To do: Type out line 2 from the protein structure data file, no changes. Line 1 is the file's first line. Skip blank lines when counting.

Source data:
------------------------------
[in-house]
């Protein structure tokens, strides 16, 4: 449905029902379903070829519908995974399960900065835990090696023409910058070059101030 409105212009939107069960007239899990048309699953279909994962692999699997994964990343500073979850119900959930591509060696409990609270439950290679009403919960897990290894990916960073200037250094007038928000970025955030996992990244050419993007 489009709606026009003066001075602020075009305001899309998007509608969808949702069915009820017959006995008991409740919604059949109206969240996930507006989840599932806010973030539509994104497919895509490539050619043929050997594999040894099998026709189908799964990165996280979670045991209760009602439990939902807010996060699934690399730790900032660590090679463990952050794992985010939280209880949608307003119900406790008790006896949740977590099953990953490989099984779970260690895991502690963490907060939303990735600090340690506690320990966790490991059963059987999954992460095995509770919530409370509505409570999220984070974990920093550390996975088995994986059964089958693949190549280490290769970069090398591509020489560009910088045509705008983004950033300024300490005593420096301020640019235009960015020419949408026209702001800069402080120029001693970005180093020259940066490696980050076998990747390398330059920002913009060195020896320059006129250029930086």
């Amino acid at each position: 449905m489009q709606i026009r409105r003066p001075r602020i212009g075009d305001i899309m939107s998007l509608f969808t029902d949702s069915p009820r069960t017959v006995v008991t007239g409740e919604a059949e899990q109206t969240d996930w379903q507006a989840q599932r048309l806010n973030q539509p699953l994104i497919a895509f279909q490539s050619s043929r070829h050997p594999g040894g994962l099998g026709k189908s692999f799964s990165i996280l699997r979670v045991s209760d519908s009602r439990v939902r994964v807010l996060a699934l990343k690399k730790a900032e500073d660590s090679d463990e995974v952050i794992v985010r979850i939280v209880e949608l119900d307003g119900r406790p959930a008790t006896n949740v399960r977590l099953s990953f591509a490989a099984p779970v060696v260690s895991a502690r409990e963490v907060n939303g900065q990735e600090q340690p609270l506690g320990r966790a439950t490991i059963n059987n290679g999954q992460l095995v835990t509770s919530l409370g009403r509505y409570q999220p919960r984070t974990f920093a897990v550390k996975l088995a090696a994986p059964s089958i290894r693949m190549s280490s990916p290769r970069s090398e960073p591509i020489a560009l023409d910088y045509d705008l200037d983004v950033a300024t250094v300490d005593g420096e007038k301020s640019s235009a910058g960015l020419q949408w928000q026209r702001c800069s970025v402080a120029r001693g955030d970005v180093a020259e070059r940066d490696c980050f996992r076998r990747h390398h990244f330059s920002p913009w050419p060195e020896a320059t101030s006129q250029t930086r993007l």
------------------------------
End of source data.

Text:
């Protein structure tokens, strides 16, 4: 449905029902379903070829519908995974399960900065835990090696023409910058070059101030 409105212009939107069960007239899990048309699953279909994962692999699997994964990343500073979850119900959930591509060696409990609270439950290679009403919960897990290894990916960073200037250094007038928000970025955030996992990244050419993007 489009709606026009003066001075602020075009305001899309998007509608969808949702069915009820017959006995008991409740919604059949109206969240996930507006989840599932806010973030539509994104497919895509490539050619043929050997594999040894099998026709189908799964990165996280979670045991209760009602439990939902807010996060699934690399730790900032660590090679463990952050794992985010939280209880949608307003119900406790008790006896949740977590099953990953490989099984779970260690895991502690963490907060939303990735600090340690506690320990966790490991059963059987999954992460095995509770919530409370509505409570999220984070974990920093550390996975088995994986059964089958693949190549280490290769970069090398591509020489560009910088045509705008983004950033300024300490005593420096301020640019235009960015020419949408026209702001800069402080120029001693970005180093020259940066490696980050076998990747390398330059920002913009060195020896320059006129250029930086």